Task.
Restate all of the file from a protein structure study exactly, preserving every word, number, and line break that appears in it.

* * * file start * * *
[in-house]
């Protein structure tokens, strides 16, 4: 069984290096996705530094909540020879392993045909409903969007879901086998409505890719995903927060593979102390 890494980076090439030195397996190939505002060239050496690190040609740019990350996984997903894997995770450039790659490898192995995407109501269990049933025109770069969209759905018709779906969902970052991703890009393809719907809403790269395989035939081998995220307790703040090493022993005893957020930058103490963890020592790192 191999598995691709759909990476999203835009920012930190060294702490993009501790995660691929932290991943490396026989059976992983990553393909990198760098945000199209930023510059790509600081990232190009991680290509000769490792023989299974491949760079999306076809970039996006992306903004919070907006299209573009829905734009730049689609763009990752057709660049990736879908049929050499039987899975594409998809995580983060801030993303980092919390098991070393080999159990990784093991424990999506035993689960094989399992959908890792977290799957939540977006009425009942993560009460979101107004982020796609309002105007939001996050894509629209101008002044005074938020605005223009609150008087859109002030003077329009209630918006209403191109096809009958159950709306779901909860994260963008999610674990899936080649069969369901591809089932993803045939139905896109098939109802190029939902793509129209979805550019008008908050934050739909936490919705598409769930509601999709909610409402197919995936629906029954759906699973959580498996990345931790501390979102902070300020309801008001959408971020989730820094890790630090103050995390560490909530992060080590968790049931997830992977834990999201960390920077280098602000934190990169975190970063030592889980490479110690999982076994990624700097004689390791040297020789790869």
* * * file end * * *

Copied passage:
[in-house]
């Protein structure tokens, strides 16, 4: 069984290096996705530094909540020879392993045909409903969007879901086998409505890719995903927060593979102390 890494980076090439030195397996190939505002060239050496690190040609740019990350996984997903894997995770450039790659490898192995995407109501269990049933025109770069969209759905018709779906969902970052991703890009393809719907809403790269395989035939081998995220307790703040090493022993005893957020930058103490963890020592790192 191999598995691709759909990476999203835009920012930190060294702490993009501790995660691929932290991943490396026989059976992983990553393909990198760098945000199209930023510059790509600081990232190009991680290509000769490792023989299974491949760079999306076809970039996006992306903004919070907006299209573009829905734009730049689609763009990752057709660049990736879908049929050499039987899975594409998809995580983060801030993303980092919390098991070393080999159990990784093991424990999506035993689960094989399992959908890792977290799957939540977006009425009942993560009460979101107004982020796609309002105007939001996050894509629209101008002044005074938020605005223009609150008087859109002030003077329009209630918006209403191109096809009958159950709306779901909860994260963008999610674990899936080649069969369901591809089932993803045939139905896109098939109802190029939902793509129209979805550019008008908050934050739909936490919705598409769930509601999709909610409402197919995936629906029954759906699973959580498996990345931790501390979102902070300020309801008001959408971020989730820094890790630090103050995390560490909530992060080590968790049931997830992977834990999201960390920077280098602000934190990169975190970063030592889980490479110690999982076994990624700097004689390791040297020789790869």